Through our research we stumbled upon the work of Chris Speed and the Design Informatics Lab at Edinburgh University. They had created a Lego based workshop tool to explain Bitcoin. We looked at this and thought that we could build upon it, to design a fully-fledged game, and extend it to incorporate more of the core elements of Blockchain, such as Tokens, Mining and Smart Contracts. So we started prototyping.
By prototyping and testing our ideas we quickly settled on a logical set of components for the game, and a structure for gameplay. However somehow it didn’t seem fun, and when we tested it with people it was obvious that there was something missing.
So for inspiration, we started to hang out at the local board game cafe to play games more often. They were indeed much more fun than our prototype, and while some of that came down to the subject matter, a lot of it came from basic game elements like rules, a clear structure, an objective and a winner. While we didn’t necessarily want people to win, giving people a clear objective, a reason to keep playing, was clearly important.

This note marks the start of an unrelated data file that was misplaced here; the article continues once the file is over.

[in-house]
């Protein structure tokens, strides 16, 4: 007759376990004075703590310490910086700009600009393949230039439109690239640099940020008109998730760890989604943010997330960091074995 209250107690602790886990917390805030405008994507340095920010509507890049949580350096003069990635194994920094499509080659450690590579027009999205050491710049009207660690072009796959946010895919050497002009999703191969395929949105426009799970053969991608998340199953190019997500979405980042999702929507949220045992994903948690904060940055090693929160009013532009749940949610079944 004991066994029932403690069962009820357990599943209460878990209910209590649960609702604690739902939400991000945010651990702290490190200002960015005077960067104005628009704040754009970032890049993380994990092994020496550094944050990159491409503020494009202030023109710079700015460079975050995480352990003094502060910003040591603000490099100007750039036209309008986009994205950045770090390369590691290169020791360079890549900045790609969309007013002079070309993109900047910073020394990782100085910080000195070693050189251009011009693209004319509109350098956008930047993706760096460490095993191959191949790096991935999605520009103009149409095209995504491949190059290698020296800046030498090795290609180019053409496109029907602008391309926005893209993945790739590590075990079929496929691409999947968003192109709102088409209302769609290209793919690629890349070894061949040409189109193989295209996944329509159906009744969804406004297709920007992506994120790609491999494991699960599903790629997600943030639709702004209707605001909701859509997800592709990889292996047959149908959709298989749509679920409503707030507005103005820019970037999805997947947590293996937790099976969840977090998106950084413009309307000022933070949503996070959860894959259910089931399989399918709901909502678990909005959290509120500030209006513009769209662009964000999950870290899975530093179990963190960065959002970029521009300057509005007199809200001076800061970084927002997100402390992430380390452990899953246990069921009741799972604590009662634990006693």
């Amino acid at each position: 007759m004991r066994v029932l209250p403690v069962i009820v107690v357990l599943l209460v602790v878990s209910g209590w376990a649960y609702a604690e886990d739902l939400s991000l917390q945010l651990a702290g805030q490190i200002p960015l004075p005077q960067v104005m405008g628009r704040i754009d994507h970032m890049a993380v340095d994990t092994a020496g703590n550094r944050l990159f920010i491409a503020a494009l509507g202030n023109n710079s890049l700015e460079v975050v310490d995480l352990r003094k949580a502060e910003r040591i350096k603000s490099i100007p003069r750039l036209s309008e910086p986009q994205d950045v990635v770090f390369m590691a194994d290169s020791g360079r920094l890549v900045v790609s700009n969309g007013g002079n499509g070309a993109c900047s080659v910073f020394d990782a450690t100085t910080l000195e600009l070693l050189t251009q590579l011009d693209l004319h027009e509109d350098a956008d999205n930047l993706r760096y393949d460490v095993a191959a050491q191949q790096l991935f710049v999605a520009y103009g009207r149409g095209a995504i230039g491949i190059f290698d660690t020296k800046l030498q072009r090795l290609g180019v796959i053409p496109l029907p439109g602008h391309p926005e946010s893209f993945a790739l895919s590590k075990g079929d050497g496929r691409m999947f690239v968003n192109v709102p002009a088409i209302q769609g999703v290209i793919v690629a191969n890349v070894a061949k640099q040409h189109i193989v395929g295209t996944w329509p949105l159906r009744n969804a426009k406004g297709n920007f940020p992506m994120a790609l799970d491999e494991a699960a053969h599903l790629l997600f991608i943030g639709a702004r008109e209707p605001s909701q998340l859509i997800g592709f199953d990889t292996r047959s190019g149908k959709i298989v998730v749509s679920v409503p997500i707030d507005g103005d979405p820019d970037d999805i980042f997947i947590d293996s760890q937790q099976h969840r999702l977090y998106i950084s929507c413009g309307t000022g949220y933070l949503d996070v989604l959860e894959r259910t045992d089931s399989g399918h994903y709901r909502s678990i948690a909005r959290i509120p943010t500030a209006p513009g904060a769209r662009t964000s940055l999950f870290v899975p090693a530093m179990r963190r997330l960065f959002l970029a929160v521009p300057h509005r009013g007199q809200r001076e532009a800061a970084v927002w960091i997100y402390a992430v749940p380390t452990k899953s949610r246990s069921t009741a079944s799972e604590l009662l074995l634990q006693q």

So we got to work designing a game which employed carefully written scenarios, specially designed cards, and Lego blocks to take people ‘from Zero to Blockchain hero’, over four rounds of play. What we settled on was a game that starts out as a simple trading game, evolving over the rounds, with participants gradually accumulating knowledge, which they can apply in later rounds.
Here is a shot of some of our cards:
The first four coloured cards represent resources which are traded in the game. The remaining four cards are ‘blank’ resources, used in later rounds to aid brainstorming. We created round, and overall game objective cards, scenario cards and a smart contract card that could be used to detail the rules of a smart contract.
The game itself is played using a board. The board becomes a hub of activity, a system where socio-economic interactions occur, rules and conditions are defined, and relationships are built, all recorded on a Lego Blockchain.
Our board ended up looking something like this:
While Blockchain is a digital technology, our approach purposely involved using an analog game format, to create something tangible. From our research we understood that using physical objects helped people retain information better. Thus, each element in the game was carefully thought out and considered to help people build a mental and physical representation of core Blockchain elements such as Tokens, Blocks and Ledgers.